Anastassia Tsoukola, an associate professor at the University of Paris XI, hit out at the idea that England had put its house in order after years spent dealing with hooligans.
“England have done an extraordinary marketing job in selling failure as an absolute success,” she told Reuters in a telephone interview on Thursday.
A clamp-down by police, involving detailed intelligence operations, helped identify many of the regular trouble makers and banning orders kept them away from Premier League grounds but the problem has just been moved elsewhere, says Tsoukola.
“The problem has been moved to lower league stadiums and those supporters — because they are supporters in the first place — who have no access to Premier League grounds go to the pub,” she explained.
“And there is an increase in pub scuffles, but statistically, it’s not hooliganism. Then these lads cross the Channel and we find them in our countries.”
On Wednesday, dozens of Chelsea fans scuffled with their Paris St Germain counterparts in central Paris not far from the Georges Pompidou centre before the Champions League quarter-final, first leg between the two clubs.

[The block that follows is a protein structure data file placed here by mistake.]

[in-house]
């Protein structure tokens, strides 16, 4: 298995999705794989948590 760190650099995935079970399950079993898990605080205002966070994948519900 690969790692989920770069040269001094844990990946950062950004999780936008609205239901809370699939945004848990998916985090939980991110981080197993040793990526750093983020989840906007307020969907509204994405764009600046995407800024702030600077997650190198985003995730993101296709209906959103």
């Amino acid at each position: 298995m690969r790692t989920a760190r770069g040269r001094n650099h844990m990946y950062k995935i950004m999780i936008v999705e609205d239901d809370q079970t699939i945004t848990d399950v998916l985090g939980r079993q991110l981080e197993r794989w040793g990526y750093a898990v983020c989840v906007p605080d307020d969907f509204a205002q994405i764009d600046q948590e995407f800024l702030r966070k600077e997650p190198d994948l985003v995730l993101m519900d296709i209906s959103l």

“It was up to the English police to do the job in England and identify and prevent them from leaving the country,” Pierre Berthelet, an expert in European security, told Reuters.
The incident was over quickly as police quickly intervened and there were no arrests but according to witnesses, was very violent.
“It was really violent, and also very scary,” local shopkeeper Damien, who did not want his last name to be disclosed, said on Wednesday.
“It was like in the movies, there was blood everywhere.”
Fights between rival fans also occurred in central Paris last month ahead of PSG and Bayer Leverkusen’s last 16 Champions League tie.
Tsoukola says the governments and UEFA’s concern ends as soon as violence is moved away from stadiums.
“What European police forces and governments have been doing for decades is treating the symptoms of violence, not the causes,” she said.
“In reality, these policies do not aim at maintaining order but rather they promote a reassuring image of police and of the government. It serves bureaucratic and political purposes.”
Money is also one of the main issues, she said.
“The sponsors must be happy. It means that a game has a fixed duration because the gold mine comes from the TV rights. If you’re a TV channel, you don’t want a game’s duration to depend on possible violent clashes.”
“You don’t want your advertisements to be associated with violence.”
“European stadiums are sanctuaries but the reason behind it is not a concern for order. We have accepted the perverse effect of violence being moved elsewhere as collateral damage.”
(Reporting by Julien Pretot; Editing by Martyn Herman)